Local Veterans Service Group Praises Former Governor Rick Perry’s Newest Role

CBS News

Originally Posted: August 30, 2016

DALLAS (CBS11) – After serving as Texas’ longest-serving Governor and running for President twice, Rick Perry is now stepping out in a new direction: reality TV.

Starting next month, he’ll be a contestant on Dancing With The Stars.

It’s another example of politics and entertainment crossing paths – this time on the dance floor.

As the former Governor knows, the Texas two-step is both a dancemove, and the old method for the Democratic primary in the Lone Star State.

SMU political science professor Cal Jillson joked, “He (Perry) never did the Texas 2-step. Not politically. He may have done the dance move. Anita (Perry) would know better than I.”

Perry announced his new role in a tweet saying, “I’m dedicated to helping veterans, however possible, and I’m going to use Dancing with the Stars as a stage to do that.”

In a statement Perry said, “I’m excited to have some fun, dance, and probably get into the best shape I’ve been since I served in the Air Force.”

Donna Cranston of Coppell is praising Perry for highlighting veterans.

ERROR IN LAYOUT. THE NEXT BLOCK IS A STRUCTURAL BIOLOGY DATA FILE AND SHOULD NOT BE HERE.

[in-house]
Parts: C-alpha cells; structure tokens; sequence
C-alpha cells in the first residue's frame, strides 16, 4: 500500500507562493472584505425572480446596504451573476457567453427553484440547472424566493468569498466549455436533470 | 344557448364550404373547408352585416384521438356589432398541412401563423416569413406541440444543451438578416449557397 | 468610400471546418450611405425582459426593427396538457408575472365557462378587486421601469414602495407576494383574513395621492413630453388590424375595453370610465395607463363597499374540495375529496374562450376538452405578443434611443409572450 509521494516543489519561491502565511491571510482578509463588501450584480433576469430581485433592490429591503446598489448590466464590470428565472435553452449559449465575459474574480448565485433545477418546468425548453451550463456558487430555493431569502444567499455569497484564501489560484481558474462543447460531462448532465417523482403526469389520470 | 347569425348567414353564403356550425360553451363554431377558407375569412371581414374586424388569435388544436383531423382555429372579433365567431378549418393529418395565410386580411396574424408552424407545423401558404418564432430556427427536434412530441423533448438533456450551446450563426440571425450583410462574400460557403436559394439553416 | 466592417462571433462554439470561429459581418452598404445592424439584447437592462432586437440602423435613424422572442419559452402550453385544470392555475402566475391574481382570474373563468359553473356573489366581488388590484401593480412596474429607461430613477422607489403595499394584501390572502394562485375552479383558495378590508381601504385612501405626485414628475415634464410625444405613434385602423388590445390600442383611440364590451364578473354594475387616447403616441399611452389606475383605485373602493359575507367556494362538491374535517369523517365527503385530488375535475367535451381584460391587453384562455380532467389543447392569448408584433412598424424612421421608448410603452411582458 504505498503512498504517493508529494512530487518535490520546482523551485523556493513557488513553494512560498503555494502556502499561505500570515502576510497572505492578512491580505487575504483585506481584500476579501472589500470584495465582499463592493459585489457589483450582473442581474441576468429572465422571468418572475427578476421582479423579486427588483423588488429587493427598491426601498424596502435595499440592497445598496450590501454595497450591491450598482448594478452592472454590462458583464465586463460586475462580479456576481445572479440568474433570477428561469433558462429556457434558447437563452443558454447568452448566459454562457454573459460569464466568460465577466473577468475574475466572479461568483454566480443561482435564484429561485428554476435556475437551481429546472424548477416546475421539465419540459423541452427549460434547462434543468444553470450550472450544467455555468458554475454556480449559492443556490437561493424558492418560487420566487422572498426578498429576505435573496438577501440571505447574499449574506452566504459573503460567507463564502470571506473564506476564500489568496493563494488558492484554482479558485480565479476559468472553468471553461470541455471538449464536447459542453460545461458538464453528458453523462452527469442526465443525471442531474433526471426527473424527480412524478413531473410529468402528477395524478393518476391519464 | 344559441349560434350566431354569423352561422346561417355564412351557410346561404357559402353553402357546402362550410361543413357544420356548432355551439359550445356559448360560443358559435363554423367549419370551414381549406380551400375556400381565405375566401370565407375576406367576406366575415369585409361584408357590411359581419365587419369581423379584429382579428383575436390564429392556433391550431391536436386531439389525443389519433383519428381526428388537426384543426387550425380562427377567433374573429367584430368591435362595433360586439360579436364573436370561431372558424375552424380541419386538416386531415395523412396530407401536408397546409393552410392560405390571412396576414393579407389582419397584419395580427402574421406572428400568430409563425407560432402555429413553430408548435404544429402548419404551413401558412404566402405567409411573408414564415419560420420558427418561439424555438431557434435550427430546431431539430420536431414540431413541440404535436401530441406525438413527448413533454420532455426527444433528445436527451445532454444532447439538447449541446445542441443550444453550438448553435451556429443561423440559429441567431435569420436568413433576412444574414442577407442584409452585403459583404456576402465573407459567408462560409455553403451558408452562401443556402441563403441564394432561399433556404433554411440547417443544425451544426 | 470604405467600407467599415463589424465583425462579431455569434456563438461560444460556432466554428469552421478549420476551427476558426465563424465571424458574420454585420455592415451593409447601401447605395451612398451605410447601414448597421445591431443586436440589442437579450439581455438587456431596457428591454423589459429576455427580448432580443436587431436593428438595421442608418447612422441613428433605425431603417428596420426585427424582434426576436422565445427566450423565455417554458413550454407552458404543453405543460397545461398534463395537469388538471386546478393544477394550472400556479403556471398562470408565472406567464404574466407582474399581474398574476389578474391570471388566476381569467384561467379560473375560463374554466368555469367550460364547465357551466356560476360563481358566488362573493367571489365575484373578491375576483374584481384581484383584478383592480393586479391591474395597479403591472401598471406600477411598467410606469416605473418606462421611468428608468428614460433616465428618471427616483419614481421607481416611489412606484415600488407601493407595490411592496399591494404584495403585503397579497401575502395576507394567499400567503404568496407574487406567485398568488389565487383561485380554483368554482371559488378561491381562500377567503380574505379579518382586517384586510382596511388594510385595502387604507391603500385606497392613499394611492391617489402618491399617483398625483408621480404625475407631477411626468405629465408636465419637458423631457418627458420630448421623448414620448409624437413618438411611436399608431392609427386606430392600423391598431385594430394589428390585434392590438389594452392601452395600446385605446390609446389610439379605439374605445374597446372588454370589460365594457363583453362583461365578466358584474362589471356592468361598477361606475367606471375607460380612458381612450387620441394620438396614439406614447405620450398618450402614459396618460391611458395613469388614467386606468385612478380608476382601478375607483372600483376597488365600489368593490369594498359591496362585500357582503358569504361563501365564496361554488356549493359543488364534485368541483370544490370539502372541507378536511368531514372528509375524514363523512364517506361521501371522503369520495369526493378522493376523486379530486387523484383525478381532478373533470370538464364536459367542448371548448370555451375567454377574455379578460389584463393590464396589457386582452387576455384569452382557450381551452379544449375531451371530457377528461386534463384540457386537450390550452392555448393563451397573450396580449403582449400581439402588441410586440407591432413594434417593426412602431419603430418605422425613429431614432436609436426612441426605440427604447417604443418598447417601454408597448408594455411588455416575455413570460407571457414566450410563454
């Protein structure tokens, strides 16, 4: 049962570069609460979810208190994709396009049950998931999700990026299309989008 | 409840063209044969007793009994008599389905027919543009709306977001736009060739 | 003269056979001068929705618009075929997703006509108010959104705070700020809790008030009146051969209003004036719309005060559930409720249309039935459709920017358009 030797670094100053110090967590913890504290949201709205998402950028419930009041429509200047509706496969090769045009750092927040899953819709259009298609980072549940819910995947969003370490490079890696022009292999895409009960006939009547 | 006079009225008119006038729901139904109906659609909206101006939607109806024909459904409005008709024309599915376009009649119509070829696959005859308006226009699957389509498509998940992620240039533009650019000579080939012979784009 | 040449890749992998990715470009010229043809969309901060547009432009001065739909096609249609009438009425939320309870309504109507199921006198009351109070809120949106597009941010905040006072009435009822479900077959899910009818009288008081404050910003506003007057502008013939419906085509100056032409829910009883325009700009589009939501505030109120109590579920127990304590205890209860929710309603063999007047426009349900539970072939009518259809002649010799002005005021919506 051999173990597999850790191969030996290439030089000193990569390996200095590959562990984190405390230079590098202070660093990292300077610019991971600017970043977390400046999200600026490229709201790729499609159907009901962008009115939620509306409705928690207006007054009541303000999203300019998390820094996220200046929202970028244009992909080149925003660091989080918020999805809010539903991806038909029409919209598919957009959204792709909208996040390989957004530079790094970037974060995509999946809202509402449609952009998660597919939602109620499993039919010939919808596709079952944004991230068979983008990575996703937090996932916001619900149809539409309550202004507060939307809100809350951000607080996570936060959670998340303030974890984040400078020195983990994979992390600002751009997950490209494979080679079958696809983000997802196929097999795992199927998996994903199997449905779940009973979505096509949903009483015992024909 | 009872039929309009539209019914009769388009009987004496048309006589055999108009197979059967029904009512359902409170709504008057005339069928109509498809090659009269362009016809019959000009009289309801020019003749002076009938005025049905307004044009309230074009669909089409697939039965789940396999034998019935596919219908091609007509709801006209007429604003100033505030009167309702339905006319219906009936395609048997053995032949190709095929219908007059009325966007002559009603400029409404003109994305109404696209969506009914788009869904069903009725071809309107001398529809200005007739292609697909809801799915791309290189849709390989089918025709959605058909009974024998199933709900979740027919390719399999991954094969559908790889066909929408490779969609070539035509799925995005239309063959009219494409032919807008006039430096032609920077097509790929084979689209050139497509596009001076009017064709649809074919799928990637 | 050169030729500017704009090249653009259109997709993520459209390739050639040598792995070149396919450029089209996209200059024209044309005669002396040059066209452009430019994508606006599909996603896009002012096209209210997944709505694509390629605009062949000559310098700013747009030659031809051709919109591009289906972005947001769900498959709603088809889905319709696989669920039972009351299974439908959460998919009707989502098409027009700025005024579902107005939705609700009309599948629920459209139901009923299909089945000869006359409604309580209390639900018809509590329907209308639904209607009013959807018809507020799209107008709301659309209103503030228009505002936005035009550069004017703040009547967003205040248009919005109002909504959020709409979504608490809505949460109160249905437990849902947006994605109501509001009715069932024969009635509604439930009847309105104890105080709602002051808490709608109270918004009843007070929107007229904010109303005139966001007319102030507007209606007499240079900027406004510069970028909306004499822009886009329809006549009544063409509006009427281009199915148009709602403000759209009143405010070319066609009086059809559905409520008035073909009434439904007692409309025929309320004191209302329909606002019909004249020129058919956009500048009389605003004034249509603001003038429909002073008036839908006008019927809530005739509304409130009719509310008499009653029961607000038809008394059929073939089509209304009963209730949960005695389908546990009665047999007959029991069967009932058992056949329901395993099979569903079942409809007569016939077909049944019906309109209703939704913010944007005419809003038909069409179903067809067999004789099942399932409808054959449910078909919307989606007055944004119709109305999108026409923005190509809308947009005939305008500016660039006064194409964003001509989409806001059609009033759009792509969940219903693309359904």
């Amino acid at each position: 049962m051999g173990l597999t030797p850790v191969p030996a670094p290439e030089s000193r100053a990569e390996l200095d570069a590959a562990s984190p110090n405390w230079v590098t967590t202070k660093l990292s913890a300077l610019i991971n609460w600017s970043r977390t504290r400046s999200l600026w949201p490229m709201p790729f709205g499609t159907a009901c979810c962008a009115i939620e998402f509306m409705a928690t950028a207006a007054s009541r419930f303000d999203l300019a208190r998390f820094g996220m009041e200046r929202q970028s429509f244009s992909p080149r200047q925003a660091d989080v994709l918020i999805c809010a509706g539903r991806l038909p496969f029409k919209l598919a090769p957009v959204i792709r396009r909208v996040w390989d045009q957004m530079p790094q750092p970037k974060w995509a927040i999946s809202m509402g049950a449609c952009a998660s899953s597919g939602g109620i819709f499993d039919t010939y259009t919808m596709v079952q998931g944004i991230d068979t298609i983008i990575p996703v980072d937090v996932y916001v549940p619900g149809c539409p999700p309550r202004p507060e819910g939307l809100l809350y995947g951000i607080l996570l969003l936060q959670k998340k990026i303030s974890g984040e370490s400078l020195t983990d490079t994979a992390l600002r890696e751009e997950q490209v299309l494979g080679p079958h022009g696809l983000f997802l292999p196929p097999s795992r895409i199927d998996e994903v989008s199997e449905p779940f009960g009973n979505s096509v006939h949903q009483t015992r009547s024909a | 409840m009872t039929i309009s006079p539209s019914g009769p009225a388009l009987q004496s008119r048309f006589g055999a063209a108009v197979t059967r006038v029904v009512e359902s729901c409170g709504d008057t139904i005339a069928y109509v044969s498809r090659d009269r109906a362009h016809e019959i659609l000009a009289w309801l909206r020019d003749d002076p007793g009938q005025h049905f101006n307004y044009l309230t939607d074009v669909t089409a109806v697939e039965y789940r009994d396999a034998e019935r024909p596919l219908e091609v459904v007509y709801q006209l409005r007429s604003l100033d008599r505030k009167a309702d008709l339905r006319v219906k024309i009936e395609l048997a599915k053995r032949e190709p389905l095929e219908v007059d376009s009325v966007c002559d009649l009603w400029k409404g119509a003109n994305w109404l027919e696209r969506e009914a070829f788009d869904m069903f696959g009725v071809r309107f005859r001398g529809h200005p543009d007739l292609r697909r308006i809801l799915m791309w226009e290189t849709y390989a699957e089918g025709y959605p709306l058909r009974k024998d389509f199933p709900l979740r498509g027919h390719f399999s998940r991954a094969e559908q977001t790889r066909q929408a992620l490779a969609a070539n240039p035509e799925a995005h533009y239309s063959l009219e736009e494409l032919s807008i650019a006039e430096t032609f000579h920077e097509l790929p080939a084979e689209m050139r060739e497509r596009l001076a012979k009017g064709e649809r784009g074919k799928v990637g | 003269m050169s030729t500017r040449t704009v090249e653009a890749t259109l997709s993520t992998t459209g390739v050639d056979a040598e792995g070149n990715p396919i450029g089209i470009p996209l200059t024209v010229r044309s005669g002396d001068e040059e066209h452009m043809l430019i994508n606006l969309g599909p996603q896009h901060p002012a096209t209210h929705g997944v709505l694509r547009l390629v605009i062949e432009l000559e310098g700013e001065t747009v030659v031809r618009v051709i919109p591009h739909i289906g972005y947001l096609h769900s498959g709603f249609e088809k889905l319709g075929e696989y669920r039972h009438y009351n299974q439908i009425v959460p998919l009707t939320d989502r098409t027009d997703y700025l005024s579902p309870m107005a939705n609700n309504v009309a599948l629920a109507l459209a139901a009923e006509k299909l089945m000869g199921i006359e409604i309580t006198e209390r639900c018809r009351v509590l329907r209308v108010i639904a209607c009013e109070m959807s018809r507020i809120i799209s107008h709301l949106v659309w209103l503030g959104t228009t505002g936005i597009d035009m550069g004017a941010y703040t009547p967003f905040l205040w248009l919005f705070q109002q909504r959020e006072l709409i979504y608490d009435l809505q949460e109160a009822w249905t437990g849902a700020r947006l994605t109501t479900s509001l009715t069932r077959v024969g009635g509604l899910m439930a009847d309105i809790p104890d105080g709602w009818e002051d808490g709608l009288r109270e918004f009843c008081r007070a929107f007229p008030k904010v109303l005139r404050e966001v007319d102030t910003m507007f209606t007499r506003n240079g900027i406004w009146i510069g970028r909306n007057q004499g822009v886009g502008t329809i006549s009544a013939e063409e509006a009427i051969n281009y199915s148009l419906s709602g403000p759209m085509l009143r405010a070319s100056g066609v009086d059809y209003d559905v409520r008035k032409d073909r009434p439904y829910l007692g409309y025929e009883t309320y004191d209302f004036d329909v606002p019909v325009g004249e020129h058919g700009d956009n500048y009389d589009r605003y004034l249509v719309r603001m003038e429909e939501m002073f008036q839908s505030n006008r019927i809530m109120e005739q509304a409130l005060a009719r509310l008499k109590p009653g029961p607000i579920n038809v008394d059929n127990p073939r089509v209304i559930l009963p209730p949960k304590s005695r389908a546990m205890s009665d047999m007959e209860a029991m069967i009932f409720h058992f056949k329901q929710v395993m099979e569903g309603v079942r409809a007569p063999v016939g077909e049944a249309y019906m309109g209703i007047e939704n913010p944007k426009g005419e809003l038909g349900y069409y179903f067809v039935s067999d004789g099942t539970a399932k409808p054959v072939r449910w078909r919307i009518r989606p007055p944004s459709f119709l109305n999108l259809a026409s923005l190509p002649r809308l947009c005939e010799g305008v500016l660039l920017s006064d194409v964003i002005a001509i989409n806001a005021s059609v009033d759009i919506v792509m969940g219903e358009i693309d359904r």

“The government is not taking care of them adequately and if he’s going to do it, then I welcome it,” said Cranston.

Cranston founded the Defenders of Freedom, an organization that has helped post 9-11 injured veterans and those transitioning back home for 12 years.

She says veterans are not victims and that all she wants is that they receive what they deserve and have earned.

In her small office, there are dozens of photos of the veterans she and her organization have helped.

Cranston knows the story behind every picture.

“We’ve kept many alive. I’ve got a handful of guys I can tell you right now that are alive today because of the help we gave them,” said Cranston.  “We’ve kept them in their homes. We’ve not let them become homeless.”

She says one problem is that it takes a long time for veterans to receive their benefits once they leave the military. “They’re waiting months for their benefits. Months. Seven, eight, nine months for some of these guys and gals.”

As for Perry, Jillson says he is embracing his new role.

“Putting veterans front and center is a bonus for him. He’ll also be in the public view and if he decides to do something later, that will help him,” said Jillson.

Perry has said if Donald Trump wins, he’s willing to serve in his administration — perhaps as Secretary of VA. READ MORE

Oh, the places Dedman College students will go… (after graduation)!

Dedman College graduate employer list

Welcome to the Class of 2020

SMU News

Originally Posted: August 22, 2016

Following you will find Class of 2020 PhotoMaking the Class of 2020 PhotoOpening Convocation scenesOpening Convocation speechCamp Corral scenes“Discover Dallas” scenes“Discover Dallas” StorifyCorral Kick-OffMove-In video and scenes, and AARO.

SMU Class of 2020 Photo

SMU Class of 2020